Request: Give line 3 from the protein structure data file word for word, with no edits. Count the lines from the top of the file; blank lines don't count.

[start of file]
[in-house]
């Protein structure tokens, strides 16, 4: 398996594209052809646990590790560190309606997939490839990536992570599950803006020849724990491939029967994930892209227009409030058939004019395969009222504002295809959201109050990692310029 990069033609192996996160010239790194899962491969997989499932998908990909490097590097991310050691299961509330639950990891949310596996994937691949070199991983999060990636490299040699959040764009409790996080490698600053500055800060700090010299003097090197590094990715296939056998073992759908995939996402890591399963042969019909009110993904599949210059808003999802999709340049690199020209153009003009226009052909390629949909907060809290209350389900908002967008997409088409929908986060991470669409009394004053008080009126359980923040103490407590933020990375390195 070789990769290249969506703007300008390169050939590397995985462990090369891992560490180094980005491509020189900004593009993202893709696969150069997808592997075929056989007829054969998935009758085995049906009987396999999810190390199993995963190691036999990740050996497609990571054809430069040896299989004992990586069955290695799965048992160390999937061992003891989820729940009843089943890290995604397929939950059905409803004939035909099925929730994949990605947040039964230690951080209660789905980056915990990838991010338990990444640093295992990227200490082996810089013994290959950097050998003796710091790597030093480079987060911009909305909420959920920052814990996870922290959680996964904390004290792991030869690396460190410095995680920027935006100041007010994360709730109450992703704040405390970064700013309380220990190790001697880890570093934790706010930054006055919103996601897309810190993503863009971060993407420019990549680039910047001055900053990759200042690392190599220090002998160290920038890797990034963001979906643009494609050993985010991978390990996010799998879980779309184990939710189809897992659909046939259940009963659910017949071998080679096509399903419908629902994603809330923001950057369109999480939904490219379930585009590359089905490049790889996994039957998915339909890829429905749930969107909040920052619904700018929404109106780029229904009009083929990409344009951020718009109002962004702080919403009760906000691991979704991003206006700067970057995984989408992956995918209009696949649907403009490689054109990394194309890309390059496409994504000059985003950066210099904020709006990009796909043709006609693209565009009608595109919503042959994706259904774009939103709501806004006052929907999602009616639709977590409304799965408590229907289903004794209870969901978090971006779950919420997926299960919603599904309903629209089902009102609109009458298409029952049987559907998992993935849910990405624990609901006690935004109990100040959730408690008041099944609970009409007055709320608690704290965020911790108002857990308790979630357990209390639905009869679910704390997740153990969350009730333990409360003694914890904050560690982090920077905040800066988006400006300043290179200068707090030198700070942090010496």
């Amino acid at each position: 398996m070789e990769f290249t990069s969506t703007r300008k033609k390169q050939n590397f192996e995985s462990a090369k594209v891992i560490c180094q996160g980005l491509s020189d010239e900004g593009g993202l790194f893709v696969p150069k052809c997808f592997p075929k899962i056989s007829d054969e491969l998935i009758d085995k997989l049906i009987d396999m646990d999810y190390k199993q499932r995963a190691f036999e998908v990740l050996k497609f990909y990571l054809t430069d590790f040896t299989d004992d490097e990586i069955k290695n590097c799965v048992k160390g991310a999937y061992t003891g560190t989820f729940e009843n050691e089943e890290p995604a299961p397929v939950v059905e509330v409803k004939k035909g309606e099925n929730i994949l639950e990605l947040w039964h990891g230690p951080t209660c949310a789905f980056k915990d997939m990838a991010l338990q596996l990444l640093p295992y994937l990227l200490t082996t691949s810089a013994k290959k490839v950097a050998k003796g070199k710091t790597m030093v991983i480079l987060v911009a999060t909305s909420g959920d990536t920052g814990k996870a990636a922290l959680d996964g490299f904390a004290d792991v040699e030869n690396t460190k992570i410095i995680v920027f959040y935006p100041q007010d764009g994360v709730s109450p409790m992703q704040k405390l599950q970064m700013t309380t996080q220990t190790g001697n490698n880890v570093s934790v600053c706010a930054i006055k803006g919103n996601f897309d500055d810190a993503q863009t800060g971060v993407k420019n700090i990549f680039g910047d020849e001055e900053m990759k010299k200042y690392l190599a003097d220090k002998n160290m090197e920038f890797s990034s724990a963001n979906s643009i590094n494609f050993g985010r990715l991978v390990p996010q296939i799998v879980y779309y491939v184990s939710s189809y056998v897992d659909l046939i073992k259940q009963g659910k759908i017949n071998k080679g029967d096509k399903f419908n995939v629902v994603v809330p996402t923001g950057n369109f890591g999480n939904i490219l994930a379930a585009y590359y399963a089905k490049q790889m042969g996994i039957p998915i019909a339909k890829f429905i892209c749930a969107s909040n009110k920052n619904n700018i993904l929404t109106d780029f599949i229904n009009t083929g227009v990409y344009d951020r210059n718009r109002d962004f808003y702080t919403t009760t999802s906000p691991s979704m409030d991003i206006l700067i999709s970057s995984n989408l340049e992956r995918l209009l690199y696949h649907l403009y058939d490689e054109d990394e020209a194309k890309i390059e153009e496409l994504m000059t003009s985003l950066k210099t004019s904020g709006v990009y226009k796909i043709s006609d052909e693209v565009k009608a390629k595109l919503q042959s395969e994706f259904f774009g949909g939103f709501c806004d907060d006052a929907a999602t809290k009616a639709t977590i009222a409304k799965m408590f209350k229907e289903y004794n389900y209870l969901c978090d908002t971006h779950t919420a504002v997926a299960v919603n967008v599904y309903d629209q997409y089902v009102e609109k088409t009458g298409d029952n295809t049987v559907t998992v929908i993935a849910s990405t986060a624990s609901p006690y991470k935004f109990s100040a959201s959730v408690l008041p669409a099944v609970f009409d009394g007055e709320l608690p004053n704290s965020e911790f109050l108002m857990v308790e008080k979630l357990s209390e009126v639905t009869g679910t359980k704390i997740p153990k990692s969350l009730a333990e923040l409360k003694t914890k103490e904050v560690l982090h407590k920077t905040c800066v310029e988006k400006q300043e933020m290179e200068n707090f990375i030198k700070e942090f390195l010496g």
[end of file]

């Amino acid at each position: 398996m070789e990769f290249t990069s969506t703007r300008k033609k390169q050939n590397f192996e995985s462990a090369k594209v891992i560490c180094q996160g980005l491509s020189d010239e900004g593009g993202l790194f893709v696969p150069k052809c997808f592997p075929k899962i056989s007829d054969e491969l998935i009758d085995k997989l049906i009987d396999m646990d999810y190390k199993q499932r995963a190691f036999e998908v990740l050996k497609f990909y990571l054809t430069d590790f040896t299989d004992d490097e990586i069955k290695n590097c799965v048992k160390g991310a999937y061992t003891g560190t989820f729940e009843n050691e089943e890290p995604a299961p397929v939950v059905e509330v409803k004939k035909g309606e099925n929730i994949l639950e990605l947040w039964h990891g230690p951080t209660c949310a789905f980056k915990d997939m990838a991010l338990q596996l990444l640093p295992y994937l990227l200490t082996t691949s810089a013994k290959k490839v950097a050998k003796g070199k710091t790597m030093v991983i480079l987060v911009a999060t909305s909420g959920d990536t920052g814990k996870a990636a922290l959680d996964g490299f904390a004290d792991v040699e030869n690396t460190k992570i410095i995680v920027f959040y935006p100041q007010d764009g994360v709730s109450p409790m992703q704040k405390l599950q970064m700013t309380t996080q220990t190790g001697n490698n880890v570093s934790v600053c706010a930054i006055k803006g919103n996601f897309d500055d810190a993503q863009t800060g971060v993407k420019n700090i990549f680039g910047d020849e001055e900053m990759k010299k200042y690392l190599a003097d220090k002998n160290m090197e920038f890797s990034s724990a963001n979906s643009i590094n494609f050993g985010r990715l991978v390990p996010q296939i799998v879980y779309y491939v184990s939710s189809y056998v897992d659909l046939i073992k259940q009963g659910k759908i017949n071998k080679g029967d096509k399903f419908n995939v629902v994603v809330p996402t923001g950057n369109f890591g999480n939904i490219l994930a379930a585009y590359y399963a089905k490049q790889m042969g996994i039957p998915i019909a339909k890829f429905i892209c749930a969107s909040n009110k920052n619904n700018i993904l929404t109106d780029f599949i229904n009009t083929g227009v990409y344009d951020r210059n718009r109002d962004f808003y702080t919403t009760t999802s906000p691991s979704m409030d991003i206006l700067i999709s970057s995984n989408l340049e992956r995918l209009l690199y696949h649907l403009y058939d490689e054109d990394e020209a194309k890309i390059e153009e496409l994504m000059t003009s985003l950066k210099t004019s904020g709006v990009y226009k796909i043709s006609d052909e693209v565009k009608a390629k595109l919503q042959s395969e994706f259904f774009g949909g939103f709501c806004d907060d006052a929907a999602t809290k009616a639709t977590i009222a409304k799965m408590f209350k229907e289903y004794n389900y209870l969901c978090d908002t971006h779950t919420a504002v997926a299960v919603n967008v599904y309903d629209q997409y089902v009102e609109k088409t009458g298409d029952n295809t049987v559907t998992v929908i993935a849910s990405t986060a624990s609901p006690y991470k935004f109990s100040a959201s959730v408690l008041p669409a099944v609970f009409d009394g007055e709320l608690p004053n704290s965020e911790f109050l108002m857990v308790e008080k979630l357990s209390e009126v639905t009869g679910t359980k704390i997740p153990k990692s969350l009730a333990e923040l409360k003694t914890k103490e904050v560690l982090h407590k920077t905040c800066v310029e988006k400006q300043e933020m290179e200068n707090f990375i030198k700070e942090f390195l010496g």